Scazzero takes the reader through the journey of self-discovery towards emotional health. He discusses the idea of facing your shadow. As Scazzero describes it, the shadow is, “the accumulation of untamed emotions, less-than pure motives and thoughts that, while largely unconscious, strongly influence and shape your behaviors.” Scazzero talks of the shadow side of some of the gifts that we have, things that most of us use to our advantage that can easily be used to the detriment of others if we are unaware of them. Scazzero says that, ““…we have a stewardship responsibility to honestly face our shadow.”

Throughout the book are various exercises designed to help the leaders move through these various areas towards emotional health. He talks about the importance of establishing a rule of life, a means by which one can stay consistent and maintain a healthy balance between life and work. One of those things that he sees as essential is the establishment of a weekly Sabbath to incorporate necessary rest into one’s schedule. The surveys and assessments include questions that can help the reader move towards healthiness in the areas of facing and addressing their shadow, leading out of their singleness/marriage, growing in their oneness with God, and practicing Sabbath rest.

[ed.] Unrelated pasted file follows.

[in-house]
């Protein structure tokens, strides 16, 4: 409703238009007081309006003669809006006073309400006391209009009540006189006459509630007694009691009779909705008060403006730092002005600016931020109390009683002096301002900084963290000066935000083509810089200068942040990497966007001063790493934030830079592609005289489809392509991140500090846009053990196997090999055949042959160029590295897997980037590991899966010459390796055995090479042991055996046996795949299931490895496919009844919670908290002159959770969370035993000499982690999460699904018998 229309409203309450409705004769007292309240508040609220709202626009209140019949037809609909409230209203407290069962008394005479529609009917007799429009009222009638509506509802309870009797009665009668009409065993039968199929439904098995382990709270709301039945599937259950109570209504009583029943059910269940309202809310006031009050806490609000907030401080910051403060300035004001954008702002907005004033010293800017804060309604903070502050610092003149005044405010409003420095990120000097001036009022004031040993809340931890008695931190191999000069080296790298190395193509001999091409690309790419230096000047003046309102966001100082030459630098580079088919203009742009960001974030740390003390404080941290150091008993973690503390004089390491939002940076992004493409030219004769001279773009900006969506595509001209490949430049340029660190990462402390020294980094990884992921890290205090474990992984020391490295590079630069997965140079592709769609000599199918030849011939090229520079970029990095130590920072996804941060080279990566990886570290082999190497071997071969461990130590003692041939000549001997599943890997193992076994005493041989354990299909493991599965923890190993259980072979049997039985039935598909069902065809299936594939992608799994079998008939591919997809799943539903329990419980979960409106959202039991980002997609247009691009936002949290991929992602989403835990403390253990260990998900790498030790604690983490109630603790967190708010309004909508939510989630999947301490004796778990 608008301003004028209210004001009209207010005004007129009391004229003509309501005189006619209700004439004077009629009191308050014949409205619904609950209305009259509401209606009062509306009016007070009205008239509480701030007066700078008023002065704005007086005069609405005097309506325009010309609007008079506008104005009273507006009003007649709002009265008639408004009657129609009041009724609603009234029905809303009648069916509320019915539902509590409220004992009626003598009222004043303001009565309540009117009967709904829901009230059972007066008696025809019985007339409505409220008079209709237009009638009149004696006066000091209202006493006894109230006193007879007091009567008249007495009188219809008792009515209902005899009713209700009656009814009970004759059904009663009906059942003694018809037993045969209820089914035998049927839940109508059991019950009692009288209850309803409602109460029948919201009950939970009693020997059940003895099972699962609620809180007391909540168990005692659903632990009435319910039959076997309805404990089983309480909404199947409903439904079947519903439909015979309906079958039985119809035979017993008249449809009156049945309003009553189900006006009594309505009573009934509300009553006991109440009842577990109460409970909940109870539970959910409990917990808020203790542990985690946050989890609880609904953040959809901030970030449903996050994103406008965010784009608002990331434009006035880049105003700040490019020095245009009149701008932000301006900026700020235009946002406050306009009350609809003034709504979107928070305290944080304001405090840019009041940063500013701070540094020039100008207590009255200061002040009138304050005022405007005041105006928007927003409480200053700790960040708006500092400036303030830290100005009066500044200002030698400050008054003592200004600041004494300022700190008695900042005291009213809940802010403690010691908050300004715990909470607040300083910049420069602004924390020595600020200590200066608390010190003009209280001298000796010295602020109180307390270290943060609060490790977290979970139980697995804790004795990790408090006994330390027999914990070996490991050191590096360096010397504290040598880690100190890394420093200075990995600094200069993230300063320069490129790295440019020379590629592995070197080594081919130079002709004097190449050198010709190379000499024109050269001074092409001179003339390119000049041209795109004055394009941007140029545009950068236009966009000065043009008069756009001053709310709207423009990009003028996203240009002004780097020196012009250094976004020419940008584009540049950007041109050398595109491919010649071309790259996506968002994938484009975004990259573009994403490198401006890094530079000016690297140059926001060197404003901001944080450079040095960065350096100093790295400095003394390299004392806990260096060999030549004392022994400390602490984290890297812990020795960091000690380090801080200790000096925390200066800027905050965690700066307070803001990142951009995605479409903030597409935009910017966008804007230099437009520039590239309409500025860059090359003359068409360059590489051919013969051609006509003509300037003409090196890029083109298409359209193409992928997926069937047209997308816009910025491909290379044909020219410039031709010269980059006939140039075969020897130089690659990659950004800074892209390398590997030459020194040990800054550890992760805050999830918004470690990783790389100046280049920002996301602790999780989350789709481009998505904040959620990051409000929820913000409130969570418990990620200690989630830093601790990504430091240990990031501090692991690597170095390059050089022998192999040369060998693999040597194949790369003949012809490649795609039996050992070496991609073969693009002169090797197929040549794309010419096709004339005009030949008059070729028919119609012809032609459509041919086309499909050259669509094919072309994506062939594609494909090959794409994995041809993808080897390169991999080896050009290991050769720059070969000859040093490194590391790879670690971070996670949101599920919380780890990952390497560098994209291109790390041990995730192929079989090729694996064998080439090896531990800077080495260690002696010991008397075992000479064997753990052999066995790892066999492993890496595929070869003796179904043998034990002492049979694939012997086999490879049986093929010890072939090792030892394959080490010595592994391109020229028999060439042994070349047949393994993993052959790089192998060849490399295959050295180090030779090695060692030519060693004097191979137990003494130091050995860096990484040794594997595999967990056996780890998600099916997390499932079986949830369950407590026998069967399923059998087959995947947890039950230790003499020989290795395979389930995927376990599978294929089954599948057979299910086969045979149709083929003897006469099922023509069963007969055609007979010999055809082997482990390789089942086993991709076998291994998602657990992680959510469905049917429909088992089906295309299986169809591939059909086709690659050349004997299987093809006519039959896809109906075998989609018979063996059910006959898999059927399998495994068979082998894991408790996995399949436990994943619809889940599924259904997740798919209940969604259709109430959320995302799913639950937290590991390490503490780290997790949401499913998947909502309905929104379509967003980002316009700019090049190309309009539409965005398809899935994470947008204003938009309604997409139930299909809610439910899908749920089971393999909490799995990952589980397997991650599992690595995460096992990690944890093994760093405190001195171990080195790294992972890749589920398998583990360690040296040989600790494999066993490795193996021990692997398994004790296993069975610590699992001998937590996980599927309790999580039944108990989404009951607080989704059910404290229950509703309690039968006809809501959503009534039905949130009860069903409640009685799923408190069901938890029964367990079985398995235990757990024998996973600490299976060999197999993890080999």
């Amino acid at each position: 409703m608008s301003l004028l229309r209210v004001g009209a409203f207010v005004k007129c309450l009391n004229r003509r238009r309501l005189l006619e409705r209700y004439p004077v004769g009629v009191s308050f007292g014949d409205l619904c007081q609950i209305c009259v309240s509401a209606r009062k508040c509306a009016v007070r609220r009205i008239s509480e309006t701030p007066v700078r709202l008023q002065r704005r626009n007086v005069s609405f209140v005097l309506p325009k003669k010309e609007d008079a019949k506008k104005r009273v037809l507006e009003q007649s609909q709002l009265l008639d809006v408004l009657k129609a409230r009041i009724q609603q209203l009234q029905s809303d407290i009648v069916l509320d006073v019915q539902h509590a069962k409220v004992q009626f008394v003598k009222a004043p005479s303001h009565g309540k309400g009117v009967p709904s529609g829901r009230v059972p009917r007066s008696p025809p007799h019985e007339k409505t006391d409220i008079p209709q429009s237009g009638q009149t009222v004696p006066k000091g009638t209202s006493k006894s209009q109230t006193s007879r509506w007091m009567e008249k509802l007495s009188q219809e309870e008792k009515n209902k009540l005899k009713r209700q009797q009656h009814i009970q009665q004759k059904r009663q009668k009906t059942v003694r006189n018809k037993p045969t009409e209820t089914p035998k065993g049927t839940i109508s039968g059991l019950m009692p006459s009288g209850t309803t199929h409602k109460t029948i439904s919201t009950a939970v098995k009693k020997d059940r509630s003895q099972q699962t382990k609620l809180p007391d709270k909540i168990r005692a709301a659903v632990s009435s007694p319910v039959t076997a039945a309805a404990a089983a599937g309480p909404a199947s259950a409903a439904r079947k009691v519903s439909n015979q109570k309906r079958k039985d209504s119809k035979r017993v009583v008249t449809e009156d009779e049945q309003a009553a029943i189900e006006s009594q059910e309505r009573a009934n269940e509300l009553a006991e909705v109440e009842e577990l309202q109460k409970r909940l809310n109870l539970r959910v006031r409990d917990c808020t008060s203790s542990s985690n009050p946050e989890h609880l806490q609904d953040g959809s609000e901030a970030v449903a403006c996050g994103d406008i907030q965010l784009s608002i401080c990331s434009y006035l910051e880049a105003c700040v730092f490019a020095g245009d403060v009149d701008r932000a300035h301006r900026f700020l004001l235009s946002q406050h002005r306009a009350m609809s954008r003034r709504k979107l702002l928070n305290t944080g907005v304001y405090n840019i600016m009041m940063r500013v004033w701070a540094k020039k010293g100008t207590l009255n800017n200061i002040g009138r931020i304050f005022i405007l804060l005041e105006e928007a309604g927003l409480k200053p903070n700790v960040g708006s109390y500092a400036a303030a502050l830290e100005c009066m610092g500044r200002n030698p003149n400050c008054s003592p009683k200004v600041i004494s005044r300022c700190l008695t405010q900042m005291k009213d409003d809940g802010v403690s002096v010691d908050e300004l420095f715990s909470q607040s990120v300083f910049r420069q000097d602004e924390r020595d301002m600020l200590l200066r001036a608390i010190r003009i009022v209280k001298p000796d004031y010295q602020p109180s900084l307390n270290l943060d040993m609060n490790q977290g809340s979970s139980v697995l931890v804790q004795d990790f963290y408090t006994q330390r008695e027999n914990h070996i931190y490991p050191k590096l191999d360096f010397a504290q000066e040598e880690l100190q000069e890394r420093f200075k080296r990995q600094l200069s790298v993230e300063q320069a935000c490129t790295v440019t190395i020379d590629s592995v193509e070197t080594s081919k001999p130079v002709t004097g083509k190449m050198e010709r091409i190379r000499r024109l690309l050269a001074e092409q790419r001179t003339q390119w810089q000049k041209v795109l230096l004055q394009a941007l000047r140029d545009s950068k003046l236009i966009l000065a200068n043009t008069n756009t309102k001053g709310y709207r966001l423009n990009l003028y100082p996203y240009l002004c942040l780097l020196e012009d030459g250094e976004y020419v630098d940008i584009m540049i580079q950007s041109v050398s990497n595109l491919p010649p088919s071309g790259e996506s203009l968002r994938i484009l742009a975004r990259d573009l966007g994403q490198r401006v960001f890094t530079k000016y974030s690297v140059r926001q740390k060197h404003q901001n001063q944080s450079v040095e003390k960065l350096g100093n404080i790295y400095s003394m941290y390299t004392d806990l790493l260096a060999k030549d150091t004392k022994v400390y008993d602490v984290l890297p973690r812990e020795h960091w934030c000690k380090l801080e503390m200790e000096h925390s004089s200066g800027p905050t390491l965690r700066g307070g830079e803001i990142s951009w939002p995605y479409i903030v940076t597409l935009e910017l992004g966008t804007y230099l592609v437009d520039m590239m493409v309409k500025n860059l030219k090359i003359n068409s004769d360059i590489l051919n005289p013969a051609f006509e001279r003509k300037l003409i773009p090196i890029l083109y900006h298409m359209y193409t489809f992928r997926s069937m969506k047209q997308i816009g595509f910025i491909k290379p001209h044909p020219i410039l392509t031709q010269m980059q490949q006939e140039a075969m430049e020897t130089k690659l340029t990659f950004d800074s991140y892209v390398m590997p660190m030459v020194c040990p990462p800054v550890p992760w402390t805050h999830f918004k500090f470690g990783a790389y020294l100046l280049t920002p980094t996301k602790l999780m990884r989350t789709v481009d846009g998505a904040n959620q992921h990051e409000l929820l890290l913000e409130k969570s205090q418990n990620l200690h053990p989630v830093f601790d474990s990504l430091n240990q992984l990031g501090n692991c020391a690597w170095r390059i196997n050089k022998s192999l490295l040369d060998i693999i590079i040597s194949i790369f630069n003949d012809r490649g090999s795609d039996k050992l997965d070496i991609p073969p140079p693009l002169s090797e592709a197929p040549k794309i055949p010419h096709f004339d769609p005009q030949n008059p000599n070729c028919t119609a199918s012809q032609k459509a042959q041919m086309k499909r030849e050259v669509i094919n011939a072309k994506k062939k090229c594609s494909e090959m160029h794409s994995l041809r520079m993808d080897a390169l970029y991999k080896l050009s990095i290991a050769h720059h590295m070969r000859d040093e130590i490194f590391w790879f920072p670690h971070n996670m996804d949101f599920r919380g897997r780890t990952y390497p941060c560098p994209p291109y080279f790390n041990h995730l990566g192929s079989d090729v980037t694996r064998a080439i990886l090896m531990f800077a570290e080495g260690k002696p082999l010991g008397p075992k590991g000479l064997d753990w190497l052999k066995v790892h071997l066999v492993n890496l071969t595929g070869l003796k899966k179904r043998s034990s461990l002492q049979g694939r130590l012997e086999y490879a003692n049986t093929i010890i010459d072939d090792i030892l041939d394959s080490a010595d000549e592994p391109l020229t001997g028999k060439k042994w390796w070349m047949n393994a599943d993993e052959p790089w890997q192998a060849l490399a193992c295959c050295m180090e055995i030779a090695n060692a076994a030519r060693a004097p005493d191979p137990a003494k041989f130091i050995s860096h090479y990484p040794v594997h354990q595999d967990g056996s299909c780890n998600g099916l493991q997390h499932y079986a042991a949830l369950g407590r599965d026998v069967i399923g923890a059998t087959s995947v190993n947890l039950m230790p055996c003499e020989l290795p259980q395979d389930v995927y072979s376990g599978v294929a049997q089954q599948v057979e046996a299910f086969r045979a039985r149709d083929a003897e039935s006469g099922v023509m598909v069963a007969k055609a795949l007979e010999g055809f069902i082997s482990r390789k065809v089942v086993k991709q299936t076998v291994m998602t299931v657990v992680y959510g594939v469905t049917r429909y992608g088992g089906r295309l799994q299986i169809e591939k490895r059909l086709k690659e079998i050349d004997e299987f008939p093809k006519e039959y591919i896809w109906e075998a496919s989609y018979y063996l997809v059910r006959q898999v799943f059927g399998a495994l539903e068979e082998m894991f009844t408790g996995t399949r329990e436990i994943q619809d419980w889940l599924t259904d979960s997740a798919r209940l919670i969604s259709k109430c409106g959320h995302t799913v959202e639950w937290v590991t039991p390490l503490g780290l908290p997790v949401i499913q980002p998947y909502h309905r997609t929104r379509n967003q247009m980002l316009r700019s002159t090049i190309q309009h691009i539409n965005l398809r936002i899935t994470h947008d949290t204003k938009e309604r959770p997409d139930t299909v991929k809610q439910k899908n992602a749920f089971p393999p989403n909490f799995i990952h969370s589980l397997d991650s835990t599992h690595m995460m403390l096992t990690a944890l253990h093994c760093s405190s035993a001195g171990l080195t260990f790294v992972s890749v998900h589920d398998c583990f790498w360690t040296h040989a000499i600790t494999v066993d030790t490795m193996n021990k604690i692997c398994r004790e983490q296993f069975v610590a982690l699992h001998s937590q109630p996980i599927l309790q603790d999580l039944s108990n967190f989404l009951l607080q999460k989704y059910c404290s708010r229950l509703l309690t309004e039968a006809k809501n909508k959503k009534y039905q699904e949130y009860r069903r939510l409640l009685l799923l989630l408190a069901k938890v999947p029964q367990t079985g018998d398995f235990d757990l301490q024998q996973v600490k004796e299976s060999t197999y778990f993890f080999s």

The book is divided into two halves: the inner life and the outer life. After walking through the four essential questions that Scazzero lays out regarding your shadow, your singleness/marriage, your loving union with God, and your Sabbath, Scazzero moves on to how these things play out in ministry. He discusses the importance of planning and decision making, of culture and team building, of power and wise boundaries, and of endings and beginnings.

2/3 of the way through The Emotionally Healthy Leader, Scazzero writes, “We share openly about what God is teaching us – in sermons, staff meetings, private conversations, and with members of our small group.” I would say that may very well be the secret of his success: his humility. Scazzero leads from his strengths but is not afraid to confront, identify, and share his weaknesses and limitations. His humility is evident and he never comes across as a “know-it-all” but rather as one who wants to share his own struggles in order that others can avoid the same ones. He shares from his heart out of a desire to see others avoid some of the same mistakes that he has made in his life.